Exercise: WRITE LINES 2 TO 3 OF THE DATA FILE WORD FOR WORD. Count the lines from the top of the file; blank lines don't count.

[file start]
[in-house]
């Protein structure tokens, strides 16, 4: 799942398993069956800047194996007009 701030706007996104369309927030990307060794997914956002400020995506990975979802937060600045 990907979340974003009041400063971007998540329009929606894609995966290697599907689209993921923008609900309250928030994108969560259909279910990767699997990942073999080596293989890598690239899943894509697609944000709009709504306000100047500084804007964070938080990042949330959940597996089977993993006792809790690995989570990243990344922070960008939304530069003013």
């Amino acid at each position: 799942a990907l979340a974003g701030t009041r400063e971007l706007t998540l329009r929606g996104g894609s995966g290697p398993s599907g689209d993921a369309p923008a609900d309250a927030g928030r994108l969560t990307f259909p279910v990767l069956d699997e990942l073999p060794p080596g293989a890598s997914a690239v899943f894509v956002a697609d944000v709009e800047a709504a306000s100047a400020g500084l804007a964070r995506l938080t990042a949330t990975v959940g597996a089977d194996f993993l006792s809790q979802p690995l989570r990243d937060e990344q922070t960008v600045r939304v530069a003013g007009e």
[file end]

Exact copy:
């Protein structure tokens, strides 16, 4: 799942398993069956800047194996007009 701030706007996104369309927030990307060794997914956002400020995506990975979802937060600045 990907979340974003009041400063971007998540329009929606894609995966290697599907689209993921923008609900309250928030994108969560259909279910990767699997990942073999080596293989890598690239899943894509697609944000709009709504306000100047500084804007964070938080990042949330959940597996089977993993006792809790690995989570990243990344922070960008939304530069003013």
């Amino acid at each position: 799942a990907l979340a974003g701030t009041r400063e971007l706007t998540l329009r929606g996104g894609s995966g290697p398993s599907g689209d993921a369309p923008a609900d309250a927030g928030r994108l969560t990307f259909p279910v990767l069956d699997e990942l073999p060794p080596g293989a890598s997914a690239v899943f894509v956002a697609d944000v709009e800047a709504a306000s100047a400020g500084l804007a964070r995506l938080t990042a949330t990975v959940g597996a089977d194996f993993l006792s809790q979802p690995l989570r990243d937060e990344q922070t960008v600045r939304v530069a003013g007009e």